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Variation and covariation of skulls and teeth: modern carnivores and the interpretation of fossil mammals

Published online by Cambridge University Press:  08 April 2016

Tamar Dayan
Affiliation:
Department of Zoology, Tel Aviv University, Tel Aviv 69978, Israel E-mail: dayant@post.tau.ac.il
David Wool
Affiliation:
Department of Zoology, Tel Aviv University, Tel Aviv 69978, Israel E-mail: dayant@post.tau.ac.il
Daniel Simberloff
Affiliation:
Department of Ecology and Evolutionary Biology, University of Tennessee, Knoxville, Tennessee 37996-1610

Abstract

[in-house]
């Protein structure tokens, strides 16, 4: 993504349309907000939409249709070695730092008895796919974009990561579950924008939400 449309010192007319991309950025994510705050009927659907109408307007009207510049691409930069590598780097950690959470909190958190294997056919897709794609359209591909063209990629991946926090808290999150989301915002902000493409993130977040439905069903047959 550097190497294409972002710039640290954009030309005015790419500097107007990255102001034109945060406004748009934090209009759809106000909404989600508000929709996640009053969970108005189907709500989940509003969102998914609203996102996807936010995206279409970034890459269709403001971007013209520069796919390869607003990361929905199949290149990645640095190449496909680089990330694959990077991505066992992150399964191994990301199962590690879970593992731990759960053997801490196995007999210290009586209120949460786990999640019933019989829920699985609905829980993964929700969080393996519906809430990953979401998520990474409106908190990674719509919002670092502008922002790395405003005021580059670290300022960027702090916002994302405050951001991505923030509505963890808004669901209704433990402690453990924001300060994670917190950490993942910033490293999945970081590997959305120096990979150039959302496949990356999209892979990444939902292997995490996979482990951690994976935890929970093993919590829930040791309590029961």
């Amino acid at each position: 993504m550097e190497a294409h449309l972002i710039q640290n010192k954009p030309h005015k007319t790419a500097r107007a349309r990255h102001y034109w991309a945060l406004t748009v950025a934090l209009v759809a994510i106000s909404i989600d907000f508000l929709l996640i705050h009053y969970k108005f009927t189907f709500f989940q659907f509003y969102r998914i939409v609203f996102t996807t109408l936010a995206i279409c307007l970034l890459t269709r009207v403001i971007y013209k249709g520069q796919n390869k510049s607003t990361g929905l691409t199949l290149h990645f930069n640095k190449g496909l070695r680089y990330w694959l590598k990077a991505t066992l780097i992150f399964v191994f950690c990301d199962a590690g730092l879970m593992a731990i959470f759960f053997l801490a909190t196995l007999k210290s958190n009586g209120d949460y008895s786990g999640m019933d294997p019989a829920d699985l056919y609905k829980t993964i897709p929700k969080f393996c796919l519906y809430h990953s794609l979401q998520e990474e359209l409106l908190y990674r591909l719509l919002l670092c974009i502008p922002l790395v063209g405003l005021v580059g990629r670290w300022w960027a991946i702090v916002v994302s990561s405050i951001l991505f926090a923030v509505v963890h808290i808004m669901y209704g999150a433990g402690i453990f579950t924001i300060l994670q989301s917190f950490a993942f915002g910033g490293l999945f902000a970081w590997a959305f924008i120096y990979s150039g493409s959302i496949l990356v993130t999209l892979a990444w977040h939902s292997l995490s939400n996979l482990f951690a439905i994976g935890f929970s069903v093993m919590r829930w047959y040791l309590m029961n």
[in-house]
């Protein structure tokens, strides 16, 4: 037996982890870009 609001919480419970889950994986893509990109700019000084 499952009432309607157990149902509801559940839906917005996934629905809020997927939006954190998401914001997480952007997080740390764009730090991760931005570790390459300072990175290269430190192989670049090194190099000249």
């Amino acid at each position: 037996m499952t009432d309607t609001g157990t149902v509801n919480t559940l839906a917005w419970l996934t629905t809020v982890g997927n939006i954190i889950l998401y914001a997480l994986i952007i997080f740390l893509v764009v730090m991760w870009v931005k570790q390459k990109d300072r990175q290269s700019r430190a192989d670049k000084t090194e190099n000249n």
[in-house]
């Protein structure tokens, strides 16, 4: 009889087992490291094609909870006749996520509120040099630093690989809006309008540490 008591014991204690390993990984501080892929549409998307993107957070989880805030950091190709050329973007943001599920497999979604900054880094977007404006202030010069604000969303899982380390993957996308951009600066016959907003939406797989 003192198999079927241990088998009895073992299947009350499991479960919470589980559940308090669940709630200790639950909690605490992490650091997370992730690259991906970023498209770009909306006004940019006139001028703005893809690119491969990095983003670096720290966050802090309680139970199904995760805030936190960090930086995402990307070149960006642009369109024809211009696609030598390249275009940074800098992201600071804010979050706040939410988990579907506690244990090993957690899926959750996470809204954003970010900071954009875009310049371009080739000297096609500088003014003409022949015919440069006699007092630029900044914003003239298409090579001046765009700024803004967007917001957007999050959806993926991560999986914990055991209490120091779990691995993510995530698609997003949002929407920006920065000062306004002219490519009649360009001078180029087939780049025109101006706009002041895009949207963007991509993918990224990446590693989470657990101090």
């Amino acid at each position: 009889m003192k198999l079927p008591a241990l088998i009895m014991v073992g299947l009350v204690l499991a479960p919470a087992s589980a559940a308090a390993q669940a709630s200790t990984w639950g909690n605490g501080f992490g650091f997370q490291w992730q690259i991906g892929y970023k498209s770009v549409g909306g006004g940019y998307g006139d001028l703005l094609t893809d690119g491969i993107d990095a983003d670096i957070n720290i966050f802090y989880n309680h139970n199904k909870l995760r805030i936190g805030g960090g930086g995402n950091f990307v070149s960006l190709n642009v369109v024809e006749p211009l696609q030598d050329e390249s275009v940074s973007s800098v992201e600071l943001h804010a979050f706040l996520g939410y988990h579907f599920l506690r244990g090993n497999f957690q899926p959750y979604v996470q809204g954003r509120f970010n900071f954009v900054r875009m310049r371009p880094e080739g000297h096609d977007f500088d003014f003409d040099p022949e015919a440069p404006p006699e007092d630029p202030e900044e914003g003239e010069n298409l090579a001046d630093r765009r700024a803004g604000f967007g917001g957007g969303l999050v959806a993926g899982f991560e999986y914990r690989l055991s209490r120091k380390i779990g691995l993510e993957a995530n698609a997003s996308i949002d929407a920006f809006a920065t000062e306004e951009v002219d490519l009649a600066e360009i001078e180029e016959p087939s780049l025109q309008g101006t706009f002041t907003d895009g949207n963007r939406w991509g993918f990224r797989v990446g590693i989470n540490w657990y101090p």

Teeth are generally the best-preserved elements among mammal fossil remains and are highly diagnostic characters. Consequently, much mammalian paleontological, systematic, and evolutionary research focuses on teeth, so it is important to understand how they vary and covary with other characters. Dental traits within populations of carnivores appear to be more variable than cranial traits, a pattern that results only partly from their usually smaller size. Furthermore, dental traits, although highly correlated with one another, are not highly correlated with cranial traits, which are also highly correlated with one another. Thus, teeth and cranial bones may be subject to quite different selective pressures and genetic/developmental constraints and may suggest different microevolutionary scenarios. Vestigial teeth show significantly greater variability than expected, reflecting the absence of stabilizing selection.

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